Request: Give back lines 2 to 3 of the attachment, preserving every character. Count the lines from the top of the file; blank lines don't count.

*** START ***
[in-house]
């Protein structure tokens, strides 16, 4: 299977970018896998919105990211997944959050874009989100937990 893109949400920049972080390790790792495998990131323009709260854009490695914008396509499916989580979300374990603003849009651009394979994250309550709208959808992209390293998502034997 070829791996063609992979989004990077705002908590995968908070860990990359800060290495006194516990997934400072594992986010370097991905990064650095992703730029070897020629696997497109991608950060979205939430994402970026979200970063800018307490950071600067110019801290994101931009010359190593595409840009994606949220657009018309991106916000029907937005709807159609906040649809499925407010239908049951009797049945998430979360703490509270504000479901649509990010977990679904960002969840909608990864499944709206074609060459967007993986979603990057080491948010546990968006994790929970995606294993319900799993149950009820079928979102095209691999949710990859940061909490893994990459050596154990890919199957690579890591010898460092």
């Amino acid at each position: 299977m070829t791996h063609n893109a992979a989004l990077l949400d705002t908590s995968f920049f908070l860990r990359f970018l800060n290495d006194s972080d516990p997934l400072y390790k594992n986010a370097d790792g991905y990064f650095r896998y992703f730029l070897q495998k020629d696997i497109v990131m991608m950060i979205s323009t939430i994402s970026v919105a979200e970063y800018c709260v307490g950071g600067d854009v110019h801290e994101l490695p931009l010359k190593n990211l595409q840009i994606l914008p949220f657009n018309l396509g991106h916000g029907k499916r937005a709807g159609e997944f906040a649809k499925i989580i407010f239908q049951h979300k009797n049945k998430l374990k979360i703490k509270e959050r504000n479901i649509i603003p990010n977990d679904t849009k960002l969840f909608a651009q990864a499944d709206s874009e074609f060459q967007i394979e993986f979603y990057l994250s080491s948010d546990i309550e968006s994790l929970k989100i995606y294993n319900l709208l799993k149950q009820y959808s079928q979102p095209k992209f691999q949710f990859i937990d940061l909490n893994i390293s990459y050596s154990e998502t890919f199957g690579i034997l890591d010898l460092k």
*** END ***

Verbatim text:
């Protein structure tokens, strides 16, 4: 299977970018896998919105990211997944959050874009989100937990 893109949400920049972080390790790792495998990131323009709260854009490695914008396509499916989580979300374990603003849009651009394979994250309550709208959808992209390293998502034997 070829791996063609992979989004990077705002908590995968908070860990990359800060290495006194516990997934400072594992986010370097991905990064650095992703730029070897020629696997497109991608950060979205939430994402970026979200970063800018307490950071600067110019801290994101931009010359190593595409840009994606949220657009018309991106916000029907937005709807159609906040649809499925407010239908049951009797049945998430979360703490509270504000479901649509990010977990679904960002969840909608990864499944709206074609060459967007993986979603990057080491948010546990968006994790929970995606294993319900799993149950009820079928979102095209691999949710990859940061909490893994990459050596154990890919199957690579890591010898460092």
């Amino acid at each position: 299977m070829t791996h063609n893109a992979a989004l990077l949400d705002t908590s995968f920049f908070l860990r990359f970018l800060n290495d006194s972080d516990p997934l400072y390790k594992n986010a370097d790792g991905y990064f650095r896998y992703f730029l070897q495998k020629d696997i497109v990131m991608m950060i979205s323009t939430i994402s970026v919105a979200e970063y800018c709260v307490g950071g600067d854009v110019h801290e994101l490695p931009l010359k190593n990211l595409q840009i994606l914008p949220f657009n018309l396509g991106h916000g029907k499916r937005a709807g159609e997944f906040a649809k499925i989580i407010f239908q049951h979300k009797n049945k998430l374990k979360i703490k509270e959050r504000n479901i649509i603003p990010n977990d679904t849009k960002l969840f909608a651009q990864a499944d709206s874009e074609f060459q967007i394979e993986f979603y990057l994250s080491s948010d546990i309550e968006s994790l929970k989100i995606y294993n319900l709208l799993k149950q009820y959808s079928q979102p095209k992209f691999q949710f990859i937990d940061l909490n893994i390293s990459y050596s154990e998502t890919f199957g690579i034997l890591d010898l460092k």